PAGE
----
Kids that can read but dont…

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Every parent that I have met thus far, wants the best for their child. Parents want their children to succeed. It has been my experience that even though parents want to encourage their kids to read, some just choose not too and some parents are not sure how to help get them back into the habit. I had this happen to me recently. I have a student who is a excellent reader, chooses not to read. As a matter of fact they will do almost anything to get out of anything that has to do with reading. The child’s mother came to see me and asked what could she do to help motivate her child to read. She was telling me that her child used to love to read and read a lot but once they entered middle school they since has lost interest. I feel like this is a ongoing issue at the school that I teach. We met for our PLT(professional learning team) per grade level and we were discussing this very thing. I thought that I was the only one that was facing this issue. But after talking to my colleagues they too have seeing that some of their students who are refusing to read. I was asking them if it was during read aloud that their students were not wanting to read? They told me that it was read aloud, independently and in groups. We were trying to figure out among us how to get our kids reading and enjoying it. We discussed first what do you think the reason is for kids who will not read. We all wrote down our top three reasons then we discussed them. Here were some of the reason that we came up with. 1 )I don’t have the time.  We realize that kids are way more busy than we used to be at their age. Many of my students are athletes or participate in some type of after school club or activity. School, friends, sports, homework, television, and chores all compete for their time. So we felt that some children will need our help and their parents help in rearranging their schedules to make time for reading. 2) It’s not important. Often children don’t appreciate how reading can be purposeful or relevant to their lives. Our PLT decided to find reading materials on subjects that do matter to  kids, something that is happening out in the real world today that interests them. 3) It’s no fun.  For some children, especially those who have difficulty reading, books cause anxiety. Even for children with strong reading skills, pressure from school and home that emphasize reading for performance can make reading seem like a chore. We talking about that if we are finding material that interests them then, hopefully we can ease some of the pressure off reading so that they can enjoy it. We decided that when we have our students read independently, then we as teachers will stop what we are doing and read also. I think that if our students see us reading then maybe they will be more encouraged to read. So no I will not grade papers, check and respond to emails or plan for the next day. I will read when I assign my students to read by themselves. We will have to obtain permission from our principal and the teacher but we thought that maybe we could rotate our kids to be reading buddies to our kids that have severe disabilities and have them read to them since some of them are non verbal. Or we thought that since there is a elementary school within walking distance but we could plan to read to the younger kids maybe one or two days within a month or so to encourage our kids to read. We are planning on meeting with our principal this week to discuss these ideas to see if they are feasible or not. I hope that we can incorporate some of these ideas into our lesson plans really soon.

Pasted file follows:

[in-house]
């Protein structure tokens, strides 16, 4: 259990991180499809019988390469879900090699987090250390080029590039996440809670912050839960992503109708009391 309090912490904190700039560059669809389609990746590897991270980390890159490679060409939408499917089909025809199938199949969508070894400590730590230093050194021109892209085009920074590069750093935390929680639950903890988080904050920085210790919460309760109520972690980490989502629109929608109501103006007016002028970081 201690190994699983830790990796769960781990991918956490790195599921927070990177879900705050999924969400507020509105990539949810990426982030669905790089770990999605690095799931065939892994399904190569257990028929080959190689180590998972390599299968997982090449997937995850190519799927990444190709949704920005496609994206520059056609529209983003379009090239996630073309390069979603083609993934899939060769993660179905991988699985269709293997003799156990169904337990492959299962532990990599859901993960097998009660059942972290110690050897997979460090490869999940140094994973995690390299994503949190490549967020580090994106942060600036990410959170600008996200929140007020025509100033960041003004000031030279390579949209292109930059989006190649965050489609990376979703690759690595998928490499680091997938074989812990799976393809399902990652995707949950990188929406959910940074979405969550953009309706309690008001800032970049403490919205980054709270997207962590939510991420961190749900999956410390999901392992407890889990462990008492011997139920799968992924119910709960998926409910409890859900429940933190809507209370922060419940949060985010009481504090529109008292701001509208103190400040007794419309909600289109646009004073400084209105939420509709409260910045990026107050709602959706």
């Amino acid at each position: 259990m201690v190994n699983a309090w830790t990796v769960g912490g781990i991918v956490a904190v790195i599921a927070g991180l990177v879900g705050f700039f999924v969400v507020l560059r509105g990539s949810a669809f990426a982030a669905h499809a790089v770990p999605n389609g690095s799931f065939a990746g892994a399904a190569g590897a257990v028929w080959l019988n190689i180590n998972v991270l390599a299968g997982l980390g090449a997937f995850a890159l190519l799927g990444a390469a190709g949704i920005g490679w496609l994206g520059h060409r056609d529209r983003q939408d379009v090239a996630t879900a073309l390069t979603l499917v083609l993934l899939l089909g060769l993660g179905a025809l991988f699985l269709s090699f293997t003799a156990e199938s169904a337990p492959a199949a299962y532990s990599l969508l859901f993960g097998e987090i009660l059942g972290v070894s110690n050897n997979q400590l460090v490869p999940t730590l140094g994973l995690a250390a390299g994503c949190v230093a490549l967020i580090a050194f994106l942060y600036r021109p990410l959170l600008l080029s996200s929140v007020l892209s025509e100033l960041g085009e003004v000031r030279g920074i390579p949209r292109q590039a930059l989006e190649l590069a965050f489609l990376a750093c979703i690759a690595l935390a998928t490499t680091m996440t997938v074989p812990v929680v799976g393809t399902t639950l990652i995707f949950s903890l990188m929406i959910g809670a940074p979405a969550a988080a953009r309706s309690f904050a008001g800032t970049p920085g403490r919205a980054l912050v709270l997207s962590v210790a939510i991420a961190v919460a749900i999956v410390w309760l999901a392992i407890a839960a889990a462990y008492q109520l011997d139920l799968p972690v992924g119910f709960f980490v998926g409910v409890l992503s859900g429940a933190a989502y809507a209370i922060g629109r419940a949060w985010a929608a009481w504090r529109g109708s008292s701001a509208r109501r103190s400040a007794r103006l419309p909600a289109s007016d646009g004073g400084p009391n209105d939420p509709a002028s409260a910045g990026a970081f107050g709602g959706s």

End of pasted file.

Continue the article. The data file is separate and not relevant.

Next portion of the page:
11/16/14

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One thought on “Kids that can read but dont…

  1. I love your idea of the teacher modeling reading at the same time as their students are in independent reading. I think that reinforces the idea that reading for pleasure is something people do their whole lives, while grading or doing other work while they are reading (as useful as that time is) reinforces that everyone has better things to do than read.
    I also think the idea of reading buddies is an excellent one: for many students the act or mentoring or being the expert in something and showing someone else how to do it is incredibly empowering. I’d love to know how this turned out!

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